Hours after the US sought suspension of war crimes trials of suspected terrorists to allow the administration of President Barack Obama to study cases in the interest of justice,a judge on Wednesday issued an order putting off for 120 days the trial of a Canadian accused of killing an American soldier in a grenade attack in Afghanistan seven years ago.
The judge,Army Col Patrick Parrish,issued a written order for the 120-day continuance,without holding a hearing on the question. Another judge was expected to rule later on a similar motion to suspend the trial of five men charged in the September 11 attacks.
Prosecutors submitted the motions just hours after Obamas inauguration at the direction of the President and Defense Secretary Robert Gates.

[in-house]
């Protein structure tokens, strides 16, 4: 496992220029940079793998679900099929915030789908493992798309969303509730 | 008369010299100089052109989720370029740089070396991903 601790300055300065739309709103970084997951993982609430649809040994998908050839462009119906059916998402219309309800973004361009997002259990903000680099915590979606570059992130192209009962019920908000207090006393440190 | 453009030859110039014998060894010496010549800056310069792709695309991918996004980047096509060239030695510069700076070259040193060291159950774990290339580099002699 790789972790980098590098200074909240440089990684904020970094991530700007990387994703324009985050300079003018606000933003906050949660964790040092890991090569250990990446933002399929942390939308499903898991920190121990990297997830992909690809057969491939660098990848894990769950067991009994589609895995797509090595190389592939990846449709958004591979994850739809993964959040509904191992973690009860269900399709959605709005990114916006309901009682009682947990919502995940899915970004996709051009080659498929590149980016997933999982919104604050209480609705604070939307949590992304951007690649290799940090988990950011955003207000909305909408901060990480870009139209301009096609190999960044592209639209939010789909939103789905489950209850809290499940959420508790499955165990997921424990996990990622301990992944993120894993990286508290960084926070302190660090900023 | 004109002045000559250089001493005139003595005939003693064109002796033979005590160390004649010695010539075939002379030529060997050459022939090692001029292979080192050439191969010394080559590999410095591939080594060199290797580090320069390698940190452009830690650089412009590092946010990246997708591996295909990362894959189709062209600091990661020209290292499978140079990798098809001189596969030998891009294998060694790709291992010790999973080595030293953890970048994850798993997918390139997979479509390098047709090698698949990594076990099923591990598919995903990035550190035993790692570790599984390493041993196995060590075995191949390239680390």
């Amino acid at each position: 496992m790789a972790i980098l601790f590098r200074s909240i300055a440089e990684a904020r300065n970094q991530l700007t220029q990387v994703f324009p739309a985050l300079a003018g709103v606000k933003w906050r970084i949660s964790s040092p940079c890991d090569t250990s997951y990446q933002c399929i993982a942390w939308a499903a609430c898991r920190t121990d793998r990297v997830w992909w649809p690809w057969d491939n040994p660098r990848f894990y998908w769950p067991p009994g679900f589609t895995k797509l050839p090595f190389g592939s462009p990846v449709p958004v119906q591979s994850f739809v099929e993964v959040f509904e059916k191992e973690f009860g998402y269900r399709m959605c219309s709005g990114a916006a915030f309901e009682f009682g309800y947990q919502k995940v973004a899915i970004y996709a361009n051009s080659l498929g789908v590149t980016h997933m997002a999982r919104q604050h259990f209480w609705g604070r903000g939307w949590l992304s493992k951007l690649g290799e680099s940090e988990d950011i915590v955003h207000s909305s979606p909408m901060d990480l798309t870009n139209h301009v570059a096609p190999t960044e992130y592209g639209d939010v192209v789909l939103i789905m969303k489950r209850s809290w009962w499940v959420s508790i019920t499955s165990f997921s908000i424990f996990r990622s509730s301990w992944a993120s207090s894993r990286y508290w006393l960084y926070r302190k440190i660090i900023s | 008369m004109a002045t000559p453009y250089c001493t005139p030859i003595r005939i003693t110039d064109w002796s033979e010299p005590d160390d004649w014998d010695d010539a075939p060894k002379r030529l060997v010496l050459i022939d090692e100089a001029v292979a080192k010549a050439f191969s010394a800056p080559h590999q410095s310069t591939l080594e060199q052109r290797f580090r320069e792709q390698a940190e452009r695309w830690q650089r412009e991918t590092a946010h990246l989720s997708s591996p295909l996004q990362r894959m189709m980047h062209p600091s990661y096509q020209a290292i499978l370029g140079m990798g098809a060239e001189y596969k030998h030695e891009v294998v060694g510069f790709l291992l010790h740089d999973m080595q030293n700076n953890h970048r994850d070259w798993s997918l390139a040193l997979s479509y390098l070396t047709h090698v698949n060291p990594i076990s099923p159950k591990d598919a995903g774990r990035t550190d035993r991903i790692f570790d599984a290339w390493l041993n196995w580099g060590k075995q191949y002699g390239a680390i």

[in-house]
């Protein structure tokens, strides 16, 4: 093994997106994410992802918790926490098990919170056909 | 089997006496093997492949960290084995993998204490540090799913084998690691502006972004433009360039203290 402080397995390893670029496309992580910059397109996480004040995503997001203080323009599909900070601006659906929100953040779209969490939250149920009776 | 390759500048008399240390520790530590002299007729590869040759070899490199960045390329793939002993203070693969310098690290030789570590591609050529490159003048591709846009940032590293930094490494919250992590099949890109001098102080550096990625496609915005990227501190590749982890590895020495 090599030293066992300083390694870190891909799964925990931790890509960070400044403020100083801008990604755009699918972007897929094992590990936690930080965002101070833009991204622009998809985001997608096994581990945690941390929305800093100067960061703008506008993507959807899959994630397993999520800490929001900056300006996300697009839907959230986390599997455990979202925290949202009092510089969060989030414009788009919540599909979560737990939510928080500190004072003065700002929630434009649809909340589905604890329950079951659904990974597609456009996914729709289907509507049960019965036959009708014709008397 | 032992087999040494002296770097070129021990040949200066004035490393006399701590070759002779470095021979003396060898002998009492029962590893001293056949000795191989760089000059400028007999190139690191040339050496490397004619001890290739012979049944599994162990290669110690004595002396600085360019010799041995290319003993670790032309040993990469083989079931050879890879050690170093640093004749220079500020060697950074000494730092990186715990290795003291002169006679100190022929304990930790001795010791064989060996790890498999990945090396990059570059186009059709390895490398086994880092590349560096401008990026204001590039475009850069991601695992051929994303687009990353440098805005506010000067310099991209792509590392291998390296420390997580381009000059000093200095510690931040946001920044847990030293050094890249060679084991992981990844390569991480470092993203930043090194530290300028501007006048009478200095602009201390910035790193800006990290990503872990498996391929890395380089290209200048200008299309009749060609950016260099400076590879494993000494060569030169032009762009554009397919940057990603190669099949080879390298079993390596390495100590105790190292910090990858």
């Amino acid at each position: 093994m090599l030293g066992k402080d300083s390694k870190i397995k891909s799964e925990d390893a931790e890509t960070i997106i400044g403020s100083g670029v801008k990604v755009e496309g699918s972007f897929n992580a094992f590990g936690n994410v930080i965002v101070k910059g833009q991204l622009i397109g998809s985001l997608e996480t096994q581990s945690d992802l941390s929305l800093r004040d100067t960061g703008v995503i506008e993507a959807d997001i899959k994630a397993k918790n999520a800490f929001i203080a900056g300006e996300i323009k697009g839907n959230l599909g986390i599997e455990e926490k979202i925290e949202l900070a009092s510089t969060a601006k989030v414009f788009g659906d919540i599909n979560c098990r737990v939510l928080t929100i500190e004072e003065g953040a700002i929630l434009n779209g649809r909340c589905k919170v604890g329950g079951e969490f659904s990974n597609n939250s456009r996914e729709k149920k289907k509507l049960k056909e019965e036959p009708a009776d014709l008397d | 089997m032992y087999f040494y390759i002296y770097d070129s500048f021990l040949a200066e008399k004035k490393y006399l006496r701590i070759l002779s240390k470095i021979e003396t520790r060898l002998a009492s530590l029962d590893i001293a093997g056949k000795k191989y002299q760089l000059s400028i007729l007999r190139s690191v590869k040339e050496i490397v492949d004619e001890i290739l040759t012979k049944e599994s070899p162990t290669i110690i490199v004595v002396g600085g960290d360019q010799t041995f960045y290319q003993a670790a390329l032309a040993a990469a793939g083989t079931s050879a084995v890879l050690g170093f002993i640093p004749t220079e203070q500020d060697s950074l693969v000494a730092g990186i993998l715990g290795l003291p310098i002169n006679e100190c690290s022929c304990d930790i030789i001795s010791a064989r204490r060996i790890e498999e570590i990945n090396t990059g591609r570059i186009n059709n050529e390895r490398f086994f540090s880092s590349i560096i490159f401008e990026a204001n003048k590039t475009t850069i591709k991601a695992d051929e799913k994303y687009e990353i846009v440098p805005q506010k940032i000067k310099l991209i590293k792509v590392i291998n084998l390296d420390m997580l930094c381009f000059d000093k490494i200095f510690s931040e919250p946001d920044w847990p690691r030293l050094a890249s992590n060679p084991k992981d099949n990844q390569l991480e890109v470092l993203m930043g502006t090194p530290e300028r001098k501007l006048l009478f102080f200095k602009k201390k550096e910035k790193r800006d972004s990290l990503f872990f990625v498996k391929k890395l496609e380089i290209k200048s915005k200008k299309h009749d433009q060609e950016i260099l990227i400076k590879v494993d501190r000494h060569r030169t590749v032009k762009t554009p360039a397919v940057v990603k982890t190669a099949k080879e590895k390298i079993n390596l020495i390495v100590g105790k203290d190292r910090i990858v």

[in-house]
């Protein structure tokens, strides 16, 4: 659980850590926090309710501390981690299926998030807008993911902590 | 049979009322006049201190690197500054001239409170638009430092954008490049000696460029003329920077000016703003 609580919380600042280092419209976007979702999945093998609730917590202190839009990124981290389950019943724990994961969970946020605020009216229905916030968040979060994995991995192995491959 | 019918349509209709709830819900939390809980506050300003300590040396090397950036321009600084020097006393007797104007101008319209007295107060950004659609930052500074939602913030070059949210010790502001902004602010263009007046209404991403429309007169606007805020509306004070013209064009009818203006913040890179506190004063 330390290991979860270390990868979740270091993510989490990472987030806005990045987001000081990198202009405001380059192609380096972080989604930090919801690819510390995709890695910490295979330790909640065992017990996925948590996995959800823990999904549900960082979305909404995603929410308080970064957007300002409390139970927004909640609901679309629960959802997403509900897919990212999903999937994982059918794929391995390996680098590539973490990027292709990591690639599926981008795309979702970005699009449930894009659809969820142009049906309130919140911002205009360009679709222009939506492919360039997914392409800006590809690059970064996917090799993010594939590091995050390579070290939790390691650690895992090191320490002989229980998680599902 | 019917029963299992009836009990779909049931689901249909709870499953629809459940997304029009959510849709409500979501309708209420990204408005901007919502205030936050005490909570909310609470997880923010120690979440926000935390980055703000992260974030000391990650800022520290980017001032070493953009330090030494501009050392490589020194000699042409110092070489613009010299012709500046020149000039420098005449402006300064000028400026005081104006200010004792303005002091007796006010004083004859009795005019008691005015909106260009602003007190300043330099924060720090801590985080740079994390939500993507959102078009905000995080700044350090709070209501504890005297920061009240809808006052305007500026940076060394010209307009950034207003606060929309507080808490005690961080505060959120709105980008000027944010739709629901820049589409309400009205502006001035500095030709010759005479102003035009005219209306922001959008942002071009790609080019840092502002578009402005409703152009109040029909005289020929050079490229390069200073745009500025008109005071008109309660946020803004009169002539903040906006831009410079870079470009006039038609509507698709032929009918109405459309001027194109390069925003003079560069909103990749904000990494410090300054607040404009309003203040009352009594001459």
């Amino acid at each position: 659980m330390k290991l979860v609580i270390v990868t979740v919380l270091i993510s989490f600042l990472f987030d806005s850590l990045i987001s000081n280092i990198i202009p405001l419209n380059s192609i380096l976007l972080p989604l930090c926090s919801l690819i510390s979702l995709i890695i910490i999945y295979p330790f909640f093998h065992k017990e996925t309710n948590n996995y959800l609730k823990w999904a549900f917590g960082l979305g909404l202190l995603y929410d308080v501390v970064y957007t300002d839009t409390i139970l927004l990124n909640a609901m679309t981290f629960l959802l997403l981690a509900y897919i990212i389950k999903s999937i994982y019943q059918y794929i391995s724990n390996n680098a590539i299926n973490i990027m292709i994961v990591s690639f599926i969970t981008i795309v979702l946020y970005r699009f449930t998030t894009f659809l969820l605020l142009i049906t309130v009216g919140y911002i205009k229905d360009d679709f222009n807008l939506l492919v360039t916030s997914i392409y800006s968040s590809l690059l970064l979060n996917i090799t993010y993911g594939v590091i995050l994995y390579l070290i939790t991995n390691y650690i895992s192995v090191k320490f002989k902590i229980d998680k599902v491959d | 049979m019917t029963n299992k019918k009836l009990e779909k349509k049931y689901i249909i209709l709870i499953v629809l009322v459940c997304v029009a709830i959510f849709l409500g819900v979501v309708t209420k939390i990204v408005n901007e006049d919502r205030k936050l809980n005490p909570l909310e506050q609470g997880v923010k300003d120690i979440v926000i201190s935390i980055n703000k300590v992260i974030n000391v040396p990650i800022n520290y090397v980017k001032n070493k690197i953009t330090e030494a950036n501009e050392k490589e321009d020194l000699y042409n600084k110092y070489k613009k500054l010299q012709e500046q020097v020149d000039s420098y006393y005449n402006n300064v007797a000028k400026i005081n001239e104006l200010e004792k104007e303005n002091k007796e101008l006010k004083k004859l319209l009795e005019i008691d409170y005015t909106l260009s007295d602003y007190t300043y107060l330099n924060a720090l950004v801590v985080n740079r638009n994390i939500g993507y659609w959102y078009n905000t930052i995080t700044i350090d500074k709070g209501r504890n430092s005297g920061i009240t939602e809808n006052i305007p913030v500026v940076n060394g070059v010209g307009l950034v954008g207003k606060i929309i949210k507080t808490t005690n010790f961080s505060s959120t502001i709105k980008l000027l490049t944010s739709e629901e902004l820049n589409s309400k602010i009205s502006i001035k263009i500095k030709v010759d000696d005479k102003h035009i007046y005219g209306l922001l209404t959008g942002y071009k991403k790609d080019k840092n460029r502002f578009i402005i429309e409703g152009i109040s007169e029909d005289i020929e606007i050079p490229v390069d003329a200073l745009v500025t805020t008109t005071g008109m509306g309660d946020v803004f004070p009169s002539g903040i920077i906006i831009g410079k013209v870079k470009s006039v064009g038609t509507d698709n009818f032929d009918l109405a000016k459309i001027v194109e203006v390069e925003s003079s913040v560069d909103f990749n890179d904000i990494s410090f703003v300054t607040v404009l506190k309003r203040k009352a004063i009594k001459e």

US military prosecutor Clay Trivett said all pending cases should be suspended because a review of the military commissions system may result in significant changes. Obama has said he will close Guantanamo and many expect he will scrap the special war crimes court.
In order to permit the newly-inaugurated President and his administration time to review the military commission process,generally,and the cases currently pending before the military commissions,specifically,the Secretary of Defense has,by order of the President directed the Chief Prosecutor to seek continuances of 120 days in all pending cases, Trivett said.
Human rights activists and military defence lawyers had urged Obama to halt the special tribunals and move the prosecutions into regular US courts for trial under long-established rules.
Obama spent the first 10 minutes at the Oval Office reading a note left for him by George W Bush in an envelope. White House Press Secretary Robert Gibbs said the envelop was marked To #44,From #43. What was written inside was not revealed by the White House.